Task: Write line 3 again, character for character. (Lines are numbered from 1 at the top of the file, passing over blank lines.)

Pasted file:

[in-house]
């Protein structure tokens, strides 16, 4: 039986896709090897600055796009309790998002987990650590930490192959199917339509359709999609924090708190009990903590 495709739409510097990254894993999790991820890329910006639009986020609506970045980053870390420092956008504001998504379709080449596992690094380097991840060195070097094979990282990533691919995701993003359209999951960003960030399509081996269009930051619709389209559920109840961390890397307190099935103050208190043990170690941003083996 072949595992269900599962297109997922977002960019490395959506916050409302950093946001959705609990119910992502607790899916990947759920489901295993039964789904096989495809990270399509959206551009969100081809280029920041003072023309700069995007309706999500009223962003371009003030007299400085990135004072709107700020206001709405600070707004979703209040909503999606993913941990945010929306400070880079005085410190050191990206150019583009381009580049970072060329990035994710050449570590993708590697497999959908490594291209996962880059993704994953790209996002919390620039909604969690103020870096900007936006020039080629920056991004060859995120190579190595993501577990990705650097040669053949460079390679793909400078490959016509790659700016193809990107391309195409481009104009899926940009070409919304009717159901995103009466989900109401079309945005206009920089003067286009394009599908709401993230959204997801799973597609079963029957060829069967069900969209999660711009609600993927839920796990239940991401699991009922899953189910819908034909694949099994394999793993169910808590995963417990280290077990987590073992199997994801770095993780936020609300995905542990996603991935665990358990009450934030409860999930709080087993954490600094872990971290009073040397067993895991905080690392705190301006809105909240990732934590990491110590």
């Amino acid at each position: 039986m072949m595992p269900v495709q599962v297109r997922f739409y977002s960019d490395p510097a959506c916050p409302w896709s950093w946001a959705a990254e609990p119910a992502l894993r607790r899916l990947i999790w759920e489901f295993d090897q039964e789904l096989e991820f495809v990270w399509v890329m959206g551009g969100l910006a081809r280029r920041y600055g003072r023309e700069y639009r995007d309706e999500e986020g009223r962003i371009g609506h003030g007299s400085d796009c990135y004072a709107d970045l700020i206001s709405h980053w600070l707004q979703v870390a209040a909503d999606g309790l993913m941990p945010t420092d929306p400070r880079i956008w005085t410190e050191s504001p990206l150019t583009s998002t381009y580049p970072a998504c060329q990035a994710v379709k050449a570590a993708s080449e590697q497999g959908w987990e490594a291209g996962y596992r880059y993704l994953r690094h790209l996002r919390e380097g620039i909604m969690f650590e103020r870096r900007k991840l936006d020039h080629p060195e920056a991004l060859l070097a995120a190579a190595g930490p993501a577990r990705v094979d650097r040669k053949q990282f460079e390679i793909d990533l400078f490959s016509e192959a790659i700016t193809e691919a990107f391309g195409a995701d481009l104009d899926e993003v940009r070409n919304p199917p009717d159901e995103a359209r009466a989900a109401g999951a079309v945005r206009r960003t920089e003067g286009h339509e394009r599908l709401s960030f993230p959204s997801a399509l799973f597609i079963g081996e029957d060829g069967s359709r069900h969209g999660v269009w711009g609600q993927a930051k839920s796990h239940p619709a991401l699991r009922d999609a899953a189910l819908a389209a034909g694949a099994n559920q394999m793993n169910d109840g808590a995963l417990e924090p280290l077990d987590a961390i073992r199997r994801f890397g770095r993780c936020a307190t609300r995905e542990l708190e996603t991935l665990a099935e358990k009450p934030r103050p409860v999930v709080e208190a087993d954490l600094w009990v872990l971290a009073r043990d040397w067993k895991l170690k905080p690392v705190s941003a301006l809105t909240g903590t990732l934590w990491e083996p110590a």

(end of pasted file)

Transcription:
């Amino acid at each position: 039986m072949m595992p269900v495709q599962v297109r997922f739409y977002s960019d490395p510097a959506c916050p409302w896709s950093w946001a959705a990254e609990p119910a992502l894993r607790r899916l990947i999790w759920e489901f295993d090897q039964e789904l096989e991820f495809v990270w399509v890329m959206g551009g969100l910006a081809r280029r920041y600055g003072r023309e700069y639009r995007d309706e999500e986020g009223r962003i371009g609506h003030g007299s400085d796009c990135y004072a709107d970045l700020i206001s709405h980053w600070l707004q979703v870390a209040a909503d999606g309790l993913m941990p945010t420092d929306p400070r880079i956008w005085t410190e050191s504001p990206l150019t583009s998002t381009y580049p970072a998504c060329q990035a994710v379709k050449a570590a993708s080449e590697q497999g959908w987990e490594a291209g996962y596992r880059y993704l994953r690094h790209l996002r919390e380097g620039i909604m969690f650590e103020r870096r900007k991840l936006d020039h080629p060195e920056a991004l060859l070097a995120a190579a190595g930490p993501a577990r990705v094979d650097r040669k053949q990282f460079e390679i793909d990533l400078f490959s016509e192959a790659i700016t193809e691919a990107f391309g195409a995701d481009l104009d899926e993003v940009r070409n919304p199917p009717d159901e995103a359209r009466a989900a109401g999951a079309v945005r206009r960003t920089e003067g286009h339509e394009r599908l709401s960030f993230p959204s997801a399509l799973f597609i079963g081996e029957d060829g069967s359709r069900h969209g999660v269009w711009g609600q993927a930051k839920s796990h239940p619709a991401l699991r009922d999609a899953a189910l819908a389209a034909g694949a099994n559920q394999m793993n169910d109840g808590a995963l417990e924090p280290l077990d987590a961390i073992r199997r994801f890397g770095r993780c936020a307190t609300r995905e542990l708190e996603t991935l665990a099935e358990k009450p934030r103050p409860v999930v709080e208190a087993d954490l600094w009990v872990l971290a009073r043990d040397w067993k895991l170690k905080p690392v705190s941003a301006l809105t909240g903590t990732l934590w990491e083996p110590a």